If you’re playing basketball regularly, you need the right shoes. Basketball shoes are specifically designed for use on the court, and they’re able to meet the impact absorption needs of players. Additional support around key areas, such as the ankle, is also provided.
- 1 General Tips
- 2 What’s the Difference Between Indoor and Outdoor Basketball Shoes
- 3 5 Quick Tips for Buying Basketball Shoes on a Budget
- 4 What to Look for If You Want a Pair of Basketball Shoes That Provide Good Ankle Support
- 5 Are Low Top Basketball Shoes a Good Choice?
- 6 How to Choose the Right Basketball Shoes If You Have Flat Feet
Basketball shoes are like any other shoe in many respects. There are a few, key shoe basics that you’ll want to consider before thinking about basketball performance when picking a shoe. Before you buy, consider:
- Size. You need the proper size shoe. Manufacturers often run too big or too small, and this is an issue for many people. Measure your foot, try the shoe on and return any shoe that doesn’t provide enough toe space or width for your foot.
- Comfort. Uncomfortable basketball shoes make playing the game boring. Opt for comfort, with the most important areas being the arch and heel of your foot.
- Rubber sole. The rubber sole of the shoe is obviously important. Soft rubber is good for indoor use and hard rubber is good for outdoor use. Lack of durable rubber on pavement will result in the shoes wearing very quickly.
And these are your key choices when choosing a shoe. The next thing you’ll need to consider is basketball-related features, such as:
- Traction. The shoe’s traction is of the utmost importance. Shoes that lack proper traction will lead to a loss in performance and also lead to potential ankle injuries.
- Support. We’ll go into support a lot in this article, but ankle injuries are the most common injury in basketball. Why? Lack of ankle support. You need a shoe that offers the level of support you need to maximize your game.
I recommend doing a lot of research on the shoe you plan on buying and not being afraid to return them if needed.
What’s the Difference Between Indoor and Outdoor Basketball Shoes
You’ll find indoor and outdoor basketball shoes, and there is a difference. The main difference you’re going to notice isn’t going to be with support or weight; the difference is in the rubber. Indoor shoes need soft rubber.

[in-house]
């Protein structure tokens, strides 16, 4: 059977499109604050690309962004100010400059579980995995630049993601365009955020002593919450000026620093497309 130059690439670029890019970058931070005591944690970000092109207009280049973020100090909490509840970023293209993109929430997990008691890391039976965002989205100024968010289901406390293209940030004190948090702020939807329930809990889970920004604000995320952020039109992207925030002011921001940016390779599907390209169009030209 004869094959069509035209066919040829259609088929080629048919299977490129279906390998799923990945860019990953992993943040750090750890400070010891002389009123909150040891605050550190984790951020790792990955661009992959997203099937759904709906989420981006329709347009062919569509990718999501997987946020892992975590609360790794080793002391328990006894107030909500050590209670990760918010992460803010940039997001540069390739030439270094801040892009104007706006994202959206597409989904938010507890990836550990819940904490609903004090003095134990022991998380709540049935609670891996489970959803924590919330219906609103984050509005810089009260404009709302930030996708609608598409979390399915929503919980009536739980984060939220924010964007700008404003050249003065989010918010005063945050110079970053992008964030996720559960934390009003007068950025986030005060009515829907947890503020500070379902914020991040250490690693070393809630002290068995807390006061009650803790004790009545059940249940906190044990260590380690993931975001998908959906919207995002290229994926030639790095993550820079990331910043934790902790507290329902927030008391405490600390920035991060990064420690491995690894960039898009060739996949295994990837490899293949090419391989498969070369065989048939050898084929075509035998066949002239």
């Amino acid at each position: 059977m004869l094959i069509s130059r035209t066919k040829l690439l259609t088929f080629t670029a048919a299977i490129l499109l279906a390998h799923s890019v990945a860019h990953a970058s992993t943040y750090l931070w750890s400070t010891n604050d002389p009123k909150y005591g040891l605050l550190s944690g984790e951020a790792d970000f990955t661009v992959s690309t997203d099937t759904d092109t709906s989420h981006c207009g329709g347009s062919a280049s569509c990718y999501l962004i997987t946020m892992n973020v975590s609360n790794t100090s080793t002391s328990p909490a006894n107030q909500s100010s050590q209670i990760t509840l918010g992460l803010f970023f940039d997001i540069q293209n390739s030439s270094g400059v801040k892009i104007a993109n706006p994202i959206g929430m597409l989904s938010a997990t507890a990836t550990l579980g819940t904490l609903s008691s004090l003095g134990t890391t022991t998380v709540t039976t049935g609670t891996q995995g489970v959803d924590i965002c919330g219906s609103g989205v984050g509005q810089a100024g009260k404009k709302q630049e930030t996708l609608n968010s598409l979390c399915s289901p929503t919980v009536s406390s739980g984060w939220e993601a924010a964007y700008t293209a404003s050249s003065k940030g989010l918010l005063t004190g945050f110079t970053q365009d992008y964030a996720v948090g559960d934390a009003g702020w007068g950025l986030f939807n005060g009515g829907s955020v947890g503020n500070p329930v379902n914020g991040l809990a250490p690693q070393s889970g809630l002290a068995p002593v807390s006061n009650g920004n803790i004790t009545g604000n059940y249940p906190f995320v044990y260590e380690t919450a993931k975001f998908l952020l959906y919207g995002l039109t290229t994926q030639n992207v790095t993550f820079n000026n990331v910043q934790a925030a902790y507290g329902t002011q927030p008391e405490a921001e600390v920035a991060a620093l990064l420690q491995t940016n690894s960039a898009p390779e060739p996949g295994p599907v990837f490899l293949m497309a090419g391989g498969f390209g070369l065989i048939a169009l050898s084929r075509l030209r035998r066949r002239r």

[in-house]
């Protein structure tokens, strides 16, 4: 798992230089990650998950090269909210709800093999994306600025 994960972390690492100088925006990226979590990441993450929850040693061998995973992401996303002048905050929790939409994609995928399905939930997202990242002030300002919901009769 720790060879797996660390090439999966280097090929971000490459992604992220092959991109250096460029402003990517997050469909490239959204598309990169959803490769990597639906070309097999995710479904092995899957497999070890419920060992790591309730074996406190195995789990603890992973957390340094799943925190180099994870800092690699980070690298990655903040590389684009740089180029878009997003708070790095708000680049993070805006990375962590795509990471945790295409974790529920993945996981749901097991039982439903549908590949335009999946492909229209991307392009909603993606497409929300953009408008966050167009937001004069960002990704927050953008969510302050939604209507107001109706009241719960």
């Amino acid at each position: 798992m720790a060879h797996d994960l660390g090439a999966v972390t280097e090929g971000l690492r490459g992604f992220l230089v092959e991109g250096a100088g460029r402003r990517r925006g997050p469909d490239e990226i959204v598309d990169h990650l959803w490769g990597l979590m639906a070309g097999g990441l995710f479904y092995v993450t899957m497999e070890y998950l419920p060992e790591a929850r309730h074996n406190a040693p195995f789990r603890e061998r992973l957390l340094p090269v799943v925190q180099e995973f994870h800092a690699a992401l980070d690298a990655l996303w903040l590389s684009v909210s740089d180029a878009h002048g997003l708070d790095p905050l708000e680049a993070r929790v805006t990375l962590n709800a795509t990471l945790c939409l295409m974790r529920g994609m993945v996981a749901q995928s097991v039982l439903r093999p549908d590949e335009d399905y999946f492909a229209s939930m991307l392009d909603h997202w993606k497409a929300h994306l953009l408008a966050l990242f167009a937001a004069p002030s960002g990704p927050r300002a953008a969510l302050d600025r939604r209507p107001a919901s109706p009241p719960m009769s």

A lot of experts agree that the softer the rubber, the better for indoor play.
You can use a quarter to rub on the bottom of the shoe to see the difference in the type of rubber offered. Indoor shoes won’t provide the traction you need for outdoor use. Outdoor shoes need the extra opposite.
When you’re playing outdoors, you need rubber that is durable and can provide you with the utmost in traction.
The rubber on outdoor shoes still has some slippage, but the rule of thumb is that the outdoor shoe won’t have rubber that moves much when testing with a quarter on the bottom.
Outdoor shoes will also have a higher level of ventilation. Mesh material is often incorporated because it’s often much hotter when playing outdoor ball. Again, the outdoor and indoor shoes are not much different.
A good guideline to follow is:
- Indoor shoes have softer rubber that sticks to the slick surface
- Outdoor shoes have tougher rubber that can hold up to the rigors of pavement
- Outdoor shoes should focus on breathability
There are “combo” shoes, as I like to call them, that will be rated for indoor and outdoor play. If you have a younger kid, these shoes might suffice. Otherwise, for serious play, you need to choose a shoe specifically designed for indoor or outdoor use respectively.
Livestrong has a great article on how to make your basketball shoes have better grip.
5 Quick Tips for Buying Basketball Shoes on a Budget
If you’re going to buy basketball shoes on a budget, there are a few things you want to keep in mind so that you still get decent shoes. Of course, you’ll want to make a budget prior to even looking for shoes.
But once you’ve come up with a budget, you’ll need to do the following:
- Choose last year’s shoes. The newer model shoes are always more expensive. For example, the Kyrie 3 is going to be a lot cheaper when the Kyrie 4 hits the market. There’s nothing wrong with buying an older shoe to save some money.
- Universal shoes. Indoor shoes and outdoor shoes exist – we just talked about them. But if you’re buying shoes for casual play or a kid just testing the water on the court, buy a shoe that can be used indoors or outdoors for best results. You can always buy a specialized shoe later on if needed.
- Cheap isn’t always bad. Cheap shoes aren’t necessarily bad shoes. There are a lot of decent, cheap shoes available. If you go this route, take a glance at the technology incorporated into the shoe’s design.
- Sales. According to The Balance, the best time of year to buy athletic shoes is in January. This is the month when after-Christmas sales are going on and old inventory is highly discounted.
- Reviews. You’ll also want to read reviews to try and determine how well-made the shoes are. You can often find great budget shoes that are very durable, too.
How to Choose the Right Basketball Shoes for Your Kids
When you’re choosing basketball shoes for kids, it’s very difficult to pick the right shoe. There’s a lot to consider, and the main things I want you to keep in mind are:
- Kids grow a lot. It’s great to want to give your kids the best of the best, but if your kid is going to grow out of their shoes within months, you probably don’t want to spend the money on new Jordan’s. I recommend, even for early teens, to buy them less expensive shoes that you don’t mind replacing.
- Sizing is key. You need to have the right size shoe from the start. I recommend having a professional measure your foot to know the right size for your child. If the toes are rubbing or the width is too small, the shoe will cause blisters, calluses and a slew of other issues. WikiHow has a great guide on measuring your shoes.